Figures on traffic accidents in 2014 released by Turkish Statistical Agency (TurkStat) show that fatal accidents slightly declined in the country, but they still kill more than 3,500 people every year
The state-run Turkish Statistical Institute (TurkStat) on Tuesday released figures on traffic accidents in 2014. The number of accidents was 1.1 million, indicating a slight drop from 1.2 million in 2013.
Figures show that 3,524 people were killed in 168,512 accidents and another 285,059 people were injured. The majority of accidents did not involve casualties.
According to TurkStat's figures, 35.3 percent of fatal accidents occurred in cities, towns, villages and other settlements, while the remaining 64.7 percent occurred near uninhabited areas such as on highways far away from cities.
Drivers had the highest casualty rate in accidents with 42.7 percent, followed by passengers and pedestrians. Over 76 percent of those killed or injured in the accidents were men, while the rest were women.
The statistics also showed that accidents were overwhelmingly caused by drivers, while only 9.4 percent of accidents were caused by pedestrians. Road conditions were blamed for 1 percent of accidents and the rest were blamed on faulty cars and vehicle occupants other than the driver.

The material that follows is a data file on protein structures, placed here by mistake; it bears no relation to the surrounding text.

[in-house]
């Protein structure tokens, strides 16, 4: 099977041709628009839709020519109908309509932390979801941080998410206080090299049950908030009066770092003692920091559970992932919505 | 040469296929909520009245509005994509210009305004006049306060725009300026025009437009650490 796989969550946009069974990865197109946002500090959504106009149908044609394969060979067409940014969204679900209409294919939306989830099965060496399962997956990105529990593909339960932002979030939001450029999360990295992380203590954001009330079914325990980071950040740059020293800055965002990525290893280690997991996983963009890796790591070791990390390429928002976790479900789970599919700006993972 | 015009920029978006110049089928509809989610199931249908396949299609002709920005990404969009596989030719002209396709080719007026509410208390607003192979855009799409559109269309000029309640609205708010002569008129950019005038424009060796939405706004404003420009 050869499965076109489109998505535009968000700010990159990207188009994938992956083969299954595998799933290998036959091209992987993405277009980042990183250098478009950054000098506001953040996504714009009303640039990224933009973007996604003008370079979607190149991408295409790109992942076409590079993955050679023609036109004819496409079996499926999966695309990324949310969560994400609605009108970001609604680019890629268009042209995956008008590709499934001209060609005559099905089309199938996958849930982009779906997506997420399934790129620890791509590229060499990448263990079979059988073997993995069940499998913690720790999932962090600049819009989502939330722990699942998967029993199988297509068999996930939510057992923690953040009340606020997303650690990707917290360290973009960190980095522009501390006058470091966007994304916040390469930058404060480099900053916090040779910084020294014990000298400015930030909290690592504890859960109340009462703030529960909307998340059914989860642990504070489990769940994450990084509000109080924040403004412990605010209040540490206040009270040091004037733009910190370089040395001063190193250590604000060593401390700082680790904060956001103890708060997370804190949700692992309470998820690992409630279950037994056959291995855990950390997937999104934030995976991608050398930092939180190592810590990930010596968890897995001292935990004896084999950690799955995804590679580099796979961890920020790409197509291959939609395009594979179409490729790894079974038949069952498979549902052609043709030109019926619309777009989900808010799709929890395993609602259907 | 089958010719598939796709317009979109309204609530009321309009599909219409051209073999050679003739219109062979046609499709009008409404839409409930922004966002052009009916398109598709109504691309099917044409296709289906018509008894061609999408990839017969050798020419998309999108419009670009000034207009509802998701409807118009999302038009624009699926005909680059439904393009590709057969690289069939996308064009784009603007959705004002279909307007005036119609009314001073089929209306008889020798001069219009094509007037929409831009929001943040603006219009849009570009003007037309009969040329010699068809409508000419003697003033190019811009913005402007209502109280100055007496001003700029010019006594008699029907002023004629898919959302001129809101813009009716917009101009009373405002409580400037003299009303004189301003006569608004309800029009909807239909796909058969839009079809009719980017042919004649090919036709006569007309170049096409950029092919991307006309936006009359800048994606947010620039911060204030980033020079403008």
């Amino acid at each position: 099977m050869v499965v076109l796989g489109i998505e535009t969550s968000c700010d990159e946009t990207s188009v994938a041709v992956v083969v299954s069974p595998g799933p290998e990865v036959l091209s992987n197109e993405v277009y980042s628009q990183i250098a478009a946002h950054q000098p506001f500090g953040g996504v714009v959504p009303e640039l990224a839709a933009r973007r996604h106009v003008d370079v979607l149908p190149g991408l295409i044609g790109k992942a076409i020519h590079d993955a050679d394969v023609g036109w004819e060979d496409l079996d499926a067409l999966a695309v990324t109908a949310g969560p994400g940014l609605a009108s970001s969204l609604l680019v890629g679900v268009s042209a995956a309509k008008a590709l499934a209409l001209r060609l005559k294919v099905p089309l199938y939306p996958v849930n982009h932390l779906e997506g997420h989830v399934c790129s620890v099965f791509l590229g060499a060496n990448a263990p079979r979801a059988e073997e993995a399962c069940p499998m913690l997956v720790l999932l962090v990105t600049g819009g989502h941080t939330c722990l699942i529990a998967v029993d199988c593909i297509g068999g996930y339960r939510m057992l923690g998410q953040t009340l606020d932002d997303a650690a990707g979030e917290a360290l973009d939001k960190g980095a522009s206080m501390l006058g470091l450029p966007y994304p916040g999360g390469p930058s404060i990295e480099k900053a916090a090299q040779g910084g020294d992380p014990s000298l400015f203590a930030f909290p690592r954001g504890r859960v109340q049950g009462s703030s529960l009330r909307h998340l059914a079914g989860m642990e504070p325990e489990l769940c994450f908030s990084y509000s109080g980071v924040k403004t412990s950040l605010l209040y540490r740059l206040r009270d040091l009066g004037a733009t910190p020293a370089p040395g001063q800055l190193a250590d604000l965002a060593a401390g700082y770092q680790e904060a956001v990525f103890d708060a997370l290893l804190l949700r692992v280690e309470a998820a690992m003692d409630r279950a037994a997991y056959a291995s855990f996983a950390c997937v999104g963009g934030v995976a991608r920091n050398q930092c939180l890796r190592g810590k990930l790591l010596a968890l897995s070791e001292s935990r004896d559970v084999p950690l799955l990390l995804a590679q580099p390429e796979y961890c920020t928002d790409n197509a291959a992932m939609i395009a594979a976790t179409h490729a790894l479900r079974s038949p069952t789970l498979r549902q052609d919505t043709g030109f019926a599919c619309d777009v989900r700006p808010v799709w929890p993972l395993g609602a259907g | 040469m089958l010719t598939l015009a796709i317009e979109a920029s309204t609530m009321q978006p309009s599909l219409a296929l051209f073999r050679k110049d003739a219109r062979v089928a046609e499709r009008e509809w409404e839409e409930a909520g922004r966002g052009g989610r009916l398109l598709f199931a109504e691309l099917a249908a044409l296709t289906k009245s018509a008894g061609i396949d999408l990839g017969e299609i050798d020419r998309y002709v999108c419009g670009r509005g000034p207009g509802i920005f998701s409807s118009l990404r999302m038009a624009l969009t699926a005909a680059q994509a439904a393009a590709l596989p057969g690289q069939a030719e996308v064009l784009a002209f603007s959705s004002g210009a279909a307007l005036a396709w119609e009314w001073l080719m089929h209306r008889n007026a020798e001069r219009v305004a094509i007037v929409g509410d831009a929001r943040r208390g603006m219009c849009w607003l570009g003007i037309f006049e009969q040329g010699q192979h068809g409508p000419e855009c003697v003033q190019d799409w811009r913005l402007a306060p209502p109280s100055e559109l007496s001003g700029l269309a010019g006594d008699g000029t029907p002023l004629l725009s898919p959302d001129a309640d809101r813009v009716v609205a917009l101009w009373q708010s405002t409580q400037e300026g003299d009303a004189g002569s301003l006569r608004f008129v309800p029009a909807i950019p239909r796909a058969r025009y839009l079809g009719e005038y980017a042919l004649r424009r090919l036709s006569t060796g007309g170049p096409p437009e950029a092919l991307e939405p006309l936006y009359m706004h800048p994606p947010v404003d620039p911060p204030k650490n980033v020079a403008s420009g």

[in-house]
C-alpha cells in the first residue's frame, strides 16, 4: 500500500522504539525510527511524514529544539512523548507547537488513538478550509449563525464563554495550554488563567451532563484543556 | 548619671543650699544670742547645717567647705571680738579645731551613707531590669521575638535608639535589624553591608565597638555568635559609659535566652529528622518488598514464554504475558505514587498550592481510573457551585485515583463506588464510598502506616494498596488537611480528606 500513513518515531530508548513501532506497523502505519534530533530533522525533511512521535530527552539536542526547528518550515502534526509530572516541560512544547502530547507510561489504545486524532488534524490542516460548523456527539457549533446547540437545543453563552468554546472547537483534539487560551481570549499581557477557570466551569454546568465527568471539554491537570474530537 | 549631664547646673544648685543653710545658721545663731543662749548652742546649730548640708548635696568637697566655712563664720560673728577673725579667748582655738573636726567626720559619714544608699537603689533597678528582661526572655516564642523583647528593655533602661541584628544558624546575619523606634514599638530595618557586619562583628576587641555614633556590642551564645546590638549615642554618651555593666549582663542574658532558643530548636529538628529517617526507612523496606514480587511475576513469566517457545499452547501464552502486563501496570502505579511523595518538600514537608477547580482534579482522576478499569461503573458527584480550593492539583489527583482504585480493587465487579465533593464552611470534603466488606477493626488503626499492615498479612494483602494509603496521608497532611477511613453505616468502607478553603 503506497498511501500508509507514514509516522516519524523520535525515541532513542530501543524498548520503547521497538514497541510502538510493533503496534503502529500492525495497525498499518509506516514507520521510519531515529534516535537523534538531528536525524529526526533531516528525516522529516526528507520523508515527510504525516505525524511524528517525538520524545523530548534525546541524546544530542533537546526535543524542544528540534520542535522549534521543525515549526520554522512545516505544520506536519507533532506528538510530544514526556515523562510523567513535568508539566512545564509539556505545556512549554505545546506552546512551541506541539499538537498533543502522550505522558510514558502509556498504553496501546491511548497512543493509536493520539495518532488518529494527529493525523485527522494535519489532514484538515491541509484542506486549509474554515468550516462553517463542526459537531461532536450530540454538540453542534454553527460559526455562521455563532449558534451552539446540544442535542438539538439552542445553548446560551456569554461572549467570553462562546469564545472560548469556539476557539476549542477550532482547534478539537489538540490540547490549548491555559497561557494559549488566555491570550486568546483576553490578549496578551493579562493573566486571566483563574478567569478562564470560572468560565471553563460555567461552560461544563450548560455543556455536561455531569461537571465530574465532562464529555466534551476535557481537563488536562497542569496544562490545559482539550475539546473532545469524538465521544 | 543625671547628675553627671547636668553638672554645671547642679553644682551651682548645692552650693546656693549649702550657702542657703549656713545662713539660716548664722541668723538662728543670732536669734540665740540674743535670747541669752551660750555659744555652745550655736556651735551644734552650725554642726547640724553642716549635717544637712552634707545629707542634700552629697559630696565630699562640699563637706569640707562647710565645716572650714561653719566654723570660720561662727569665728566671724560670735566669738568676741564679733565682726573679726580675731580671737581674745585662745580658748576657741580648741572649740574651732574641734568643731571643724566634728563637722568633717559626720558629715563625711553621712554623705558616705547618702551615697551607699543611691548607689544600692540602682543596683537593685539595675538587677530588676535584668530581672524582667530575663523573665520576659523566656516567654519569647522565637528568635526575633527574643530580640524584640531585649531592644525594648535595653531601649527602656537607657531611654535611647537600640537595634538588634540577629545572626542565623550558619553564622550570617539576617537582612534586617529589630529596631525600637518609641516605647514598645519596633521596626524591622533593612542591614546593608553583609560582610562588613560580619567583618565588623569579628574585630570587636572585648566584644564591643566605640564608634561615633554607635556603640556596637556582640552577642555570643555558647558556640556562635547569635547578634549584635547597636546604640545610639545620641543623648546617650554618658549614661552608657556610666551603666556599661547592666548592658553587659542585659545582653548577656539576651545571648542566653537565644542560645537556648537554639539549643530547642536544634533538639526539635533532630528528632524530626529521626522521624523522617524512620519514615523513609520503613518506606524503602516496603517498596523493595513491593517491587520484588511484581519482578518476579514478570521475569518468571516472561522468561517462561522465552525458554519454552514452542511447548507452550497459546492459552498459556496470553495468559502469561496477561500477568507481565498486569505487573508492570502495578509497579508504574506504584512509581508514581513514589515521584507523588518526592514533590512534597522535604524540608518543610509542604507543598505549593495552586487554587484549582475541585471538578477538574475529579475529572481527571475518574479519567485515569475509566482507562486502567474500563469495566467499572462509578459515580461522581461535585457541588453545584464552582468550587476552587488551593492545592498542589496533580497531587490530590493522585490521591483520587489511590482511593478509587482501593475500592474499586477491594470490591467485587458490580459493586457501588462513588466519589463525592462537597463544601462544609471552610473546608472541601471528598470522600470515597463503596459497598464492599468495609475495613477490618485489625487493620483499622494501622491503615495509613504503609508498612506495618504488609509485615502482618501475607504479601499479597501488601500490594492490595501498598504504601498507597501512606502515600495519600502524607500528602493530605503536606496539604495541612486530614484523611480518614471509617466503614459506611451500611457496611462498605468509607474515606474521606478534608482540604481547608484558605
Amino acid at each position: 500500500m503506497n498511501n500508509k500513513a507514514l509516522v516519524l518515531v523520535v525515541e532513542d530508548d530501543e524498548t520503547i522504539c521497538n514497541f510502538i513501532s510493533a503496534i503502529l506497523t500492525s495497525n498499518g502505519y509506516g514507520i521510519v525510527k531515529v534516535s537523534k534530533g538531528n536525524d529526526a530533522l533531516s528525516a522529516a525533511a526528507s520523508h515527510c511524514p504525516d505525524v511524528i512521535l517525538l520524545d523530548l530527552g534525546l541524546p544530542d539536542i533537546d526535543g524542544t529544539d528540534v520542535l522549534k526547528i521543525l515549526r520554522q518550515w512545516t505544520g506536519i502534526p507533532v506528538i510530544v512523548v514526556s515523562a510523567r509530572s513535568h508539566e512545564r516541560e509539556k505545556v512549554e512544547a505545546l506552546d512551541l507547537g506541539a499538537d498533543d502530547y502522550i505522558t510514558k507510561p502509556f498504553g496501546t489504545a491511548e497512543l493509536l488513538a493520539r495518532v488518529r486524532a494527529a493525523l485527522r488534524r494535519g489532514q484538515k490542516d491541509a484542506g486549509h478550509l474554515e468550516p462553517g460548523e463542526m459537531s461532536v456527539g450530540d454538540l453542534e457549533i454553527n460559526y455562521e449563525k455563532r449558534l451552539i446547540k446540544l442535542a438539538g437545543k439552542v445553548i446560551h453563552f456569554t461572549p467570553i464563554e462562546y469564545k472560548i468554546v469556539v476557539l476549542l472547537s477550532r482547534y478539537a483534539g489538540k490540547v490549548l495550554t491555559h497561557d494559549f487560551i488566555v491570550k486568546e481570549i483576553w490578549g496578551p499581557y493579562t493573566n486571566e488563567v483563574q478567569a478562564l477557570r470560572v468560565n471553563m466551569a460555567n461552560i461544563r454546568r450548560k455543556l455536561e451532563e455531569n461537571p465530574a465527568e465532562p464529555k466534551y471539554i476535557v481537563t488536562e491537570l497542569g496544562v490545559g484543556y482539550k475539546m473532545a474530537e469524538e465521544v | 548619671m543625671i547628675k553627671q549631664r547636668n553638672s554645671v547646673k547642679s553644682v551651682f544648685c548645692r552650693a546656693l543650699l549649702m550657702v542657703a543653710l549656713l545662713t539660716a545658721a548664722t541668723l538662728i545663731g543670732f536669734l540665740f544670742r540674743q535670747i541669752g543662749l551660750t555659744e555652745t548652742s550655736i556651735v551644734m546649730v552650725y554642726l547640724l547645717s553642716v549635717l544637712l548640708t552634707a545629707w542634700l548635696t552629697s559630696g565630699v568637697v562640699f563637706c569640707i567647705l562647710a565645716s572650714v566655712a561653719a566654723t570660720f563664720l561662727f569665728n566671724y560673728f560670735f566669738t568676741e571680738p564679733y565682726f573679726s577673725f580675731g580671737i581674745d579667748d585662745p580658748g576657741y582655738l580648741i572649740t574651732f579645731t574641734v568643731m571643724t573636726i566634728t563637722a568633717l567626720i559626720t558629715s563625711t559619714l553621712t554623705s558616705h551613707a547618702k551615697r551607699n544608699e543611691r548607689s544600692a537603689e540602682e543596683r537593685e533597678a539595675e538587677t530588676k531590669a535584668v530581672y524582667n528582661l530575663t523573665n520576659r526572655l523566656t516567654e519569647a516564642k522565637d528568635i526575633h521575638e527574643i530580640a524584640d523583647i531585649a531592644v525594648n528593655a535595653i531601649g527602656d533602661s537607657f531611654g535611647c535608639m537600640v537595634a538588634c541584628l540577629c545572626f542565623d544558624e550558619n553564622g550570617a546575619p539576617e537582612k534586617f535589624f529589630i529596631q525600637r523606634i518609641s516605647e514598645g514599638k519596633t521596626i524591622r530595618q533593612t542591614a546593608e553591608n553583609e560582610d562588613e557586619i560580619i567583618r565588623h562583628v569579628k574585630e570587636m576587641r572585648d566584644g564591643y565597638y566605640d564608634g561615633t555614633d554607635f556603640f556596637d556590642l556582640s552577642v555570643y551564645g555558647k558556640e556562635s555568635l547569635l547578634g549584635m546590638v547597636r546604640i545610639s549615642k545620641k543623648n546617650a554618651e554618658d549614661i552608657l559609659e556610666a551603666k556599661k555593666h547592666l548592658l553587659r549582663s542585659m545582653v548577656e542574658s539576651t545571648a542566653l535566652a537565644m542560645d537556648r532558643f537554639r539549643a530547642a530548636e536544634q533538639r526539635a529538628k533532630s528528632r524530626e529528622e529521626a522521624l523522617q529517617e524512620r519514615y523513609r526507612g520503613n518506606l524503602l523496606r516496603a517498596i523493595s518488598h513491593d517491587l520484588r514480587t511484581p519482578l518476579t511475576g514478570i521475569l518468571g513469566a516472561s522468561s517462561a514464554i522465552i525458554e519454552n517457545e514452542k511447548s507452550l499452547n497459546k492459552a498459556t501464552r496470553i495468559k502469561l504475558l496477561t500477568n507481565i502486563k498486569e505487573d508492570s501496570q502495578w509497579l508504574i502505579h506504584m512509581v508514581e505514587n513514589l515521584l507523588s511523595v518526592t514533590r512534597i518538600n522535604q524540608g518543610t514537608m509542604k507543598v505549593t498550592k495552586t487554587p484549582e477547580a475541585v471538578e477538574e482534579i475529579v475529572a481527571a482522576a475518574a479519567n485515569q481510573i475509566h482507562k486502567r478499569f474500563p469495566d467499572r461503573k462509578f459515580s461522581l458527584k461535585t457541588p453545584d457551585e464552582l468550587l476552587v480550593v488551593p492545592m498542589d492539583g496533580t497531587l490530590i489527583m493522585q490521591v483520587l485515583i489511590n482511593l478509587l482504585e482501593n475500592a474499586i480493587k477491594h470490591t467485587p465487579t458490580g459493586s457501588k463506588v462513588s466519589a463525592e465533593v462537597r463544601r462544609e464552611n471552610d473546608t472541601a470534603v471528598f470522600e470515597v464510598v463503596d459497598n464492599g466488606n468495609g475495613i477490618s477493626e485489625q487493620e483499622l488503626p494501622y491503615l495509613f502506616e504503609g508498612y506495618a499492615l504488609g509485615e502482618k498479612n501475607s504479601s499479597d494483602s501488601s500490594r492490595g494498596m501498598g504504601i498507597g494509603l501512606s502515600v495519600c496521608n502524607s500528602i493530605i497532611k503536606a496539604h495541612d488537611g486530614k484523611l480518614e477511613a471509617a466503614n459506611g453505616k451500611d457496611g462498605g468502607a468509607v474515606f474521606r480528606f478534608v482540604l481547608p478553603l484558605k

More than half of the vehicles involved in accidents were cars, followed by motorcycles, pickup trucks and minibuses.
As with previous years, fatal accidents were most common in August, while February was the month with the least amount of fatal traffic accidents, according to the statistics, and most of them occurred on Fridays. Statistics showed that most traffic accidents occurred during the daytime.
Although the statistics showed a decline in the number of accidents, the figure is still quite high when compared to earlier this decade. For instance, only 620,789 accidents occurred in 2005, though the fatalities, at 4,500, were higher than the fatalities in 2014. More than 1 million accidents have been recorded since 2009 with roughly 12 people dying in traffic accidents on a daily basis, according to the statistics.
Though TurkStat's report on accidents did not speculate on the subject, reckless driving is viewed as one of the major causes of accidents with both motorists and pedestrians often violating traffic rules. The government has undertaken a campaign against "the traffic monster," which at one point claimed more lives annually than natural disasters, terrorist attacks and crimes. Yet, despite strict enforcement of harsher fines and sentences against those violating traffic rules, motorists keep ignoring them.
A buildup in traffic especially in holidays contributes to the rise in traffic accidents with motorists rushing to reach their holiday destination. Eid al-Fitr, a religious holiday, will begin this Friday and will continue until next week, although many people have already taken a few days off for a longer holiday and have headed to their hometowns or holiday resorts to spend Eid. Last year, 92 people were killed in holiday travel across Turkey. Experts warn motorists not to spend more than eight hours behind the wheel and hit the road early to avoid the fatigue-inducing effect of mid-day driving.
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